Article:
Hemolymphangioma in a Neonate -- A Therapeutic Problem -- Case History

Beninson, Joseph; Hurley, Jeffrey P.
December 1988
Angiology;Dec1988, Vol. 39 Issue 12, p1043
Academic Journal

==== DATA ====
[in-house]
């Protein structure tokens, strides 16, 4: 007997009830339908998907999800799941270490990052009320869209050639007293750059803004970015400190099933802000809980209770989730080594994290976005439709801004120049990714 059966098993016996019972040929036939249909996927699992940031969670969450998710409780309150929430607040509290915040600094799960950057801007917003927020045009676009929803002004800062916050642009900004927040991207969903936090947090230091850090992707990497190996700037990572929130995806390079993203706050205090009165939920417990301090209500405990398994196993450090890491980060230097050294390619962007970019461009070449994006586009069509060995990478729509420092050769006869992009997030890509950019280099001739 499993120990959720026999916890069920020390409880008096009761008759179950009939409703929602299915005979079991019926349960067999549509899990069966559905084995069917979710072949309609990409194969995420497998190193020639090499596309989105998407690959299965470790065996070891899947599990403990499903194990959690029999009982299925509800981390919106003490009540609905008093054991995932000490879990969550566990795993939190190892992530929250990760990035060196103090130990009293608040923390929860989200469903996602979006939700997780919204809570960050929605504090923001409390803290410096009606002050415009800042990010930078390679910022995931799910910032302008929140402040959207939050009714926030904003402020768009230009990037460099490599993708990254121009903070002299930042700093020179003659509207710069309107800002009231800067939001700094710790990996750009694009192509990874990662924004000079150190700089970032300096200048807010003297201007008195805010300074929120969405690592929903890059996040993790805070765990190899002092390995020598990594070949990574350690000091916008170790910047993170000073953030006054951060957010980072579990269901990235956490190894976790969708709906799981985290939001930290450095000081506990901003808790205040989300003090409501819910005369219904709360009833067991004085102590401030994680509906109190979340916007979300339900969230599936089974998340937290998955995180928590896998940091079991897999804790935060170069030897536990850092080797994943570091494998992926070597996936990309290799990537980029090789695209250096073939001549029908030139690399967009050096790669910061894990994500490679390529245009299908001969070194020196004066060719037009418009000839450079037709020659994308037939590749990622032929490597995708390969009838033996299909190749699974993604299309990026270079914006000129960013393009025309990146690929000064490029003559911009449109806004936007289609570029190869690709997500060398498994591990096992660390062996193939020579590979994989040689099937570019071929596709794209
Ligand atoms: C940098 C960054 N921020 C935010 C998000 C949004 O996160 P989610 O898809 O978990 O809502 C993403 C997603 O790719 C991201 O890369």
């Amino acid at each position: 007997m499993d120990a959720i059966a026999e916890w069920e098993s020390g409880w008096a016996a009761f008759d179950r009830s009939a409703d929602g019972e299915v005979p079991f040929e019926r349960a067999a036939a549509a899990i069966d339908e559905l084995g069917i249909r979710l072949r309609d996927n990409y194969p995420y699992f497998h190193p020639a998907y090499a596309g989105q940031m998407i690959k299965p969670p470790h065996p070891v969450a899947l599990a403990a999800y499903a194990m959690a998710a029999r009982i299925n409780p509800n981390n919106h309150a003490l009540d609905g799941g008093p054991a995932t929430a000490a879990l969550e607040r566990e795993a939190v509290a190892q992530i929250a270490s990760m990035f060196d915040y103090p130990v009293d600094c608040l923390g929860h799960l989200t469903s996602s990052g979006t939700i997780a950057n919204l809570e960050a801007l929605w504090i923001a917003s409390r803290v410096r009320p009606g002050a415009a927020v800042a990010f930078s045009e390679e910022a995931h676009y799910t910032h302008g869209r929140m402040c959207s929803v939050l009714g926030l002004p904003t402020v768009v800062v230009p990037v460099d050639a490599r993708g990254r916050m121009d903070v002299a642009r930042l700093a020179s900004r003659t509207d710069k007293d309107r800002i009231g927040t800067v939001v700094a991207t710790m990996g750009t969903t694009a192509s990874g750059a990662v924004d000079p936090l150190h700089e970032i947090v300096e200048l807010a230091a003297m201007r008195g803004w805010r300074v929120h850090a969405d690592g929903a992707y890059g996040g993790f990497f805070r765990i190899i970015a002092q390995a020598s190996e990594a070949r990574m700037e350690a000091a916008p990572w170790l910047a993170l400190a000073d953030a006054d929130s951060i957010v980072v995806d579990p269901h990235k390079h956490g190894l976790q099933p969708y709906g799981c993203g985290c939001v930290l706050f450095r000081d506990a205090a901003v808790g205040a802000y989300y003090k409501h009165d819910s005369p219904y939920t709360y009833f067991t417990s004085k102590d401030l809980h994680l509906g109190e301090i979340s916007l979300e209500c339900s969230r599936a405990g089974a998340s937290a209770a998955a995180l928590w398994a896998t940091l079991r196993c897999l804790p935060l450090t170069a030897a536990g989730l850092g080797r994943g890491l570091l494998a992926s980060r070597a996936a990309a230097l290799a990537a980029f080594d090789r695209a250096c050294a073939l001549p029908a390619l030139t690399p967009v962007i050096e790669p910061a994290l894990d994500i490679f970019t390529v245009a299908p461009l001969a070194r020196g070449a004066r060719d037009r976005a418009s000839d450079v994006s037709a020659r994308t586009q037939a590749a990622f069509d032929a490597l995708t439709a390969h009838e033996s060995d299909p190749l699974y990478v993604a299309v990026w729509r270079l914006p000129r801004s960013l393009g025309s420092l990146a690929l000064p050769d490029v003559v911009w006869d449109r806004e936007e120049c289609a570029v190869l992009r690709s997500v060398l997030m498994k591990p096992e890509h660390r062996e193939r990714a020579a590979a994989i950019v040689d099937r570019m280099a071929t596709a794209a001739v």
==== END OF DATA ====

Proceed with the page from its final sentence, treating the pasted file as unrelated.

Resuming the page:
The authors present the case of a one and one-half-day-old child with a 4 × 5 cm hemolymphangioma of the left lower extremity. The mass was a violaceous, protuberant, compressible tumor covered with distended peau d'orange skin. A pressure dressing was applied to the lesion, and it was made certain that the blood supply to the foot was not cut off. The lesion began to resolve within a week and over the next few months; however, pressure may need to be continued for her lifetime. The patient had been wearing a pressure-gradient leotard as of six months of age, but this was discontinued after two weeks because of the authors' inability to converse with the child to determine how much pressure could be safely employed. This is one example of a to date successfully treated hemolymphangioma in a neonate using a pressure dressing initially followed by combined compression therapy. The proposed mechanism of this therapy, as well as comparison with other types of therapy, is discussed.


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